Is evolution impossible to reconcile with God’s work? A process based on competition, violence, and selfishness seems an odd way for the God of love to create the world.
The objection I hear raised most commonly about evolutionary creation is whether God could really have subjected countless generations of innocent animals to the sort of suffering that the natural world as we find it entails. No good God could do that.
And so, people look for theological alternatives. They look in particular to theories of fallenness. For the reformers, like John Calvin, it was human fallenness that was to blame. God had created a world without animal suffering, but Adam and Eve’s transgressions brought the perfect system crashing down. It works theologically, but it causes some severe chronological problems. Death and suffering have had a much longer history on earth than humans—how do we account for all the pre-human bloodshed?
Some have turned towards spiritual explanations—or, rather—fiendish explanations. Satan’s fall could posit a likely culprit for “nature red in tooth and claw.” The motivation is present and the opportunity, since Satan’s fall is primordial, there is no reason not to think that he could have influenced the early stages of evolutionary development down violent and self-serving paths from which it has never recovered.[pullquote]What if we bite the bullet and attribute the natural evolutionary world to God’s work? Is this consistent with a God of love?[/pullquote]Or is there a reason to reject this approach? The fiendish thing about evolution is that it is precisely the violence and competition that cause the strength and the beauty. Fleet footed deer catch our breath with their agility precisely because they have spent millennia in flight from hungry jaws. Our resource-hungry brains, with which we contemplate the wonders of the world and ask such questions in the first place, are the result of saving room and energy on digestive processes by eating meat. The power of the stalking lion, the majestic flight of the eagle, the quick-silver dart of the fish are all results of creatures eating and trying to avoid being eaten. Make Satan the cause of violence and competition and you must chalk most of the beauties of creation to devils as well.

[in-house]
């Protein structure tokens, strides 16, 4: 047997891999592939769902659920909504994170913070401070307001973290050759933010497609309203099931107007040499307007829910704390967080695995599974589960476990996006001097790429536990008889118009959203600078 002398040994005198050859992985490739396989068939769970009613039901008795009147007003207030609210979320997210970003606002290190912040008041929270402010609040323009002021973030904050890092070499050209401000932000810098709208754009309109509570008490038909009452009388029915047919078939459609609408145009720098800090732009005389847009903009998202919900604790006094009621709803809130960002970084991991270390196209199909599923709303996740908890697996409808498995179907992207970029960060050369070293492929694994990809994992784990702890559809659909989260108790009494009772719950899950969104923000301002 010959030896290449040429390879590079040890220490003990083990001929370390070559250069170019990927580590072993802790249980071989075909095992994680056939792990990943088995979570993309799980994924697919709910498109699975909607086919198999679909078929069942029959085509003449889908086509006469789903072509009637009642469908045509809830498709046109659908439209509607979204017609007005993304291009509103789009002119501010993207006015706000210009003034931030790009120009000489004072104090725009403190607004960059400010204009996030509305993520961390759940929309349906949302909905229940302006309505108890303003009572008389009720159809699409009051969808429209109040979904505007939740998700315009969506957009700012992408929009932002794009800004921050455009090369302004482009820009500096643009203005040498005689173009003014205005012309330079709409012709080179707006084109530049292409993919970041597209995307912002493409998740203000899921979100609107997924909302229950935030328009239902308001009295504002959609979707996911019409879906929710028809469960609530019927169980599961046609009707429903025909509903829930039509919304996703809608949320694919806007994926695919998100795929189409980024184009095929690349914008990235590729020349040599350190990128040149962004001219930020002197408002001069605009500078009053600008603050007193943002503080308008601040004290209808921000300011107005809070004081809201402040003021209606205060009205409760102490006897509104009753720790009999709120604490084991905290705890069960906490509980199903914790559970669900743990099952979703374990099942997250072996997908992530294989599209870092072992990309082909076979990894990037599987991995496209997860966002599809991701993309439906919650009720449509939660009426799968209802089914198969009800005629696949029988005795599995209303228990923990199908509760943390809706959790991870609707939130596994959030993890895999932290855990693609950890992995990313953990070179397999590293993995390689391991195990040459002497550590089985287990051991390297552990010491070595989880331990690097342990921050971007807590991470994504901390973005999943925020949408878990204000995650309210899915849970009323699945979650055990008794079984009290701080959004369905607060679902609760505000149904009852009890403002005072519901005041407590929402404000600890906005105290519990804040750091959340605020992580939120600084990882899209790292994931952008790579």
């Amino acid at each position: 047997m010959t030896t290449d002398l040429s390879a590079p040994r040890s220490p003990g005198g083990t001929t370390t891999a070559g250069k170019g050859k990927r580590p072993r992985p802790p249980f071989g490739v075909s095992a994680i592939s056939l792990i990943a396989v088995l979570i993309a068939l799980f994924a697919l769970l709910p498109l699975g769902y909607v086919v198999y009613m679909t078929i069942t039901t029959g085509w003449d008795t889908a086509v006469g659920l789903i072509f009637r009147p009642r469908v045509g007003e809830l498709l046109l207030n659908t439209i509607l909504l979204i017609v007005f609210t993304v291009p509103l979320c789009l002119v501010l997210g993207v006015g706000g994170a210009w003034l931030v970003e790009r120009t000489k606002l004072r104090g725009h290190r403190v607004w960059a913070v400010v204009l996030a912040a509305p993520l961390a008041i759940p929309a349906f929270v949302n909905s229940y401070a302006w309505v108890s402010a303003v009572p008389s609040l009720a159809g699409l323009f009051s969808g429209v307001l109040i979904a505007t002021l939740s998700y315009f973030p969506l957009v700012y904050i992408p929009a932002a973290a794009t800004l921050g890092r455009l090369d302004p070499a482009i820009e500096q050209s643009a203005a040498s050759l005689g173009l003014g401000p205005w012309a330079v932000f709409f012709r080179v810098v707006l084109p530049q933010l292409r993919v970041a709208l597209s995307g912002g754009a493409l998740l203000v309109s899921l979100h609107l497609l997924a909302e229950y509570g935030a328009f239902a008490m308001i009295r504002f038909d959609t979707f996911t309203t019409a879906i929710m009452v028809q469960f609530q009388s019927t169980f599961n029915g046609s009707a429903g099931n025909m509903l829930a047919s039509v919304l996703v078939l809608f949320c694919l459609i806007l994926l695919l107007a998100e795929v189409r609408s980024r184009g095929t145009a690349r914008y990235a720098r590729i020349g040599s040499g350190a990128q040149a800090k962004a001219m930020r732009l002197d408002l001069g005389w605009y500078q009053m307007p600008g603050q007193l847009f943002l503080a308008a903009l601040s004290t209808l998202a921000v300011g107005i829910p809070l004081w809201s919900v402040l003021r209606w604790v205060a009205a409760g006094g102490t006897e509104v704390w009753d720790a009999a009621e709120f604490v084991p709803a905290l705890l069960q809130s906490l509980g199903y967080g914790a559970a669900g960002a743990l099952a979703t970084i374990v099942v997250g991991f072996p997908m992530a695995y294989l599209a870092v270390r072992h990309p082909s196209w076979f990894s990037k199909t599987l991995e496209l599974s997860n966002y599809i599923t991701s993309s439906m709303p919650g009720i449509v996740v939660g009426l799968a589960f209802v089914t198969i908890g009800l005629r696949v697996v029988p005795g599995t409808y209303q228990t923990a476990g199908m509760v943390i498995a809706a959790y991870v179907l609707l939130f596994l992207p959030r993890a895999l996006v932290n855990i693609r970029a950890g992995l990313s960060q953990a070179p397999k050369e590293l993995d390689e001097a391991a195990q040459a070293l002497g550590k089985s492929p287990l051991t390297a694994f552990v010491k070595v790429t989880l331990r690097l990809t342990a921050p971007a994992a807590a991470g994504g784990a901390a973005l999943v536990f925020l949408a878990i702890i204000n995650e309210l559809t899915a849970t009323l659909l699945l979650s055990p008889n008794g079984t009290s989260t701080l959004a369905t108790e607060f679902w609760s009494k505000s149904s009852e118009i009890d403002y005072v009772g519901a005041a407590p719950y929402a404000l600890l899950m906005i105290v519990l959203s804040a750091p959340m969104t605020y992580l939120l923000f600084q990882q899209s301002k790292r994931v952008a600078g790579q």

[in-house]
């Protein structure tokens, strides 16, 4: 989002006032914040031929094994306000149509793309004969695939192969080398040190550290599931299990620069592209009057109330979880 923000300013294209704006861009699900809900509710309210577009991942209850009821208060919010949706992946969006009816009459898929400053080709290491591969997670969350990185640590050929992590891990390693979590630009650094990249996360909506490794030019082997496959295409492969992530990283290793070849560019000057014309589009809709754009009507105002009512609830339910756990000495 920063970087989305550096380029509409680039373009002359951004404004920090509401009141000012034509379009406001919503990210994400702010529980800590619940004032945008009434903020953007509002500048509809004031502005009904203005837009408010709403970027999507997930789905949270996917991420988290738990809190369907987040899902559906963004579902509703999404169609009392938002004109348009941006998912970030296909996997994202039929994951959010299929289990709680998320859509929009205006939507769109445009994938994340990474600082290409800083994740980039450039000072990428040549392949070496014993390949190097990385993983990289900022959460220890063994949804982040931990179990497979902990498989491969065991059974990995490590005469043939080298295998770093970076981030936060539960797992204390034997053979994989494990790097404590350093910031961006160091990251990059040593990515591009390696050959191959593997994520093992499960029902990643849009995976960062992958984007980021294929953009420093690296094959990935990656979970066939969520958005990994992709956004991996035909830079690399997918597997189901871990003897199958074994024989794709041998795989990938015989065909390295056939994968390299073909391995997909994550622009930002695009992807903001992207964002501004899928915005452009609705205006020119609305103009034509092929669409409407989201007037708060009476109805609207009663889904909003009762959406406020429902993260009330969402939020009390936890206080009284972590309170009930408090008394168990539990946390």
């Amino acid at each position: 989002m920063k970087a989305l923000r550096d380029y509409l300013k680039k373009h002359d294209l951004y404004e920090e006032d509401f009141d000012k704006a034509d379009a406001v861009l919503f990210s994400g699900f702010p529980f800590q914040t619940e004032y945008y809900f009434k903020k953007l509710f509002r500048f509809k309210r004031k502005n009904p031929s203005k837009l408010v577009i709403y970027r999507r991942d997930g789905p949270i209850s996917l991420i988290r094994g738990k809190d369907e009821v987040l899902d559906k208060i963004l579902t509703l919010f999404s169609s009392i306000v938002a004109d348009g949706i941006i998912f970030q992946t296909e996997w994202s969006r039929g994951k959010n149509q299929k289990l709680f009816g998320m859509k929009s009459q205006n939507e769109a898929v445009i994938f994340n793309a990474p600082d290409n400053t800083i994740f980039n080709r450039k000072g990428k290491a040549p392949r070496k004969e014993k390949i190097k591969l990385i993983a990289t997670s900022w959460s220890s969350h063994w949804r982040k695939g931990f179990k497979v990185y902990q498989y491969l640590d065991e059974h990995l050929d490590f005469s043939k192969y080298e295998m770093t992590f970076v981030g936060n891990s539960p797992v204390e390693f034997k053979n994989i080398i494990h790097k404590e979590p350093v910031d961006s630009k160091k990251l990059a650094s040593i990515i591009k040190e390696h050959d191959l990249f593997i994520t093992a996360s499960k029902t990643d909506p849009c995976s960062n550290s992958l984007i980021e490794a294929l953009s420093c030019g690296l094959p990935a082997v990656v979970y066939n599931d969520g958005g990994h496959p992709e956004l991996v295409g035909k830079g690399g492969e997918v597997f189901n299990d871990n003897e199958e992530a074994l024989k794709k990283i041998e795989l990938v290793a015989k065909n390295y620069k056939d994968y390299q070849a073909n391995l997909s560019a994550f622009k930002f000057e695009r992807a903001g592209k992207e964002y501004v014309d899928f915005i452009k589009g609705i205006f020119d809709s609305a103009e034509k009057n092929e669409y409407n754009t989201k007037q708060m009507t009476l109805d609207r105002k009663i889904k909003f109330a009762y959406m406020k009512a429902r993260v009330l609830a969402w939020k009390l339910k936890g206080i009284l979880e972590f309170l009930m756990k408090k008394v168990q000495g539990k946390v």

What if we bite the bullet and attribute the natural evolutionary world to God’s work? Is this consistent with a God of love?
That is what I set out to explore in my new book, God, Evolution, and Animal Suffering: Theodicy without a Fall. It is a look at the nature of love in light of the evolutionary process. It is a story of creation, divine action, and redemption sketched in light of contemporary theological debates.
Bethany Sollereder is a Postdoctoral Fellow in Science and Religion. She specialises in theology concerning evolution and the problem of suffering. Bethany received her PhD in theology from the University of Exeter and an MCS in interdisciplinary studies from Regent College, Vancouver. Bethany is also a former member of the CSCA Executive Council (Student and Early Career Representative).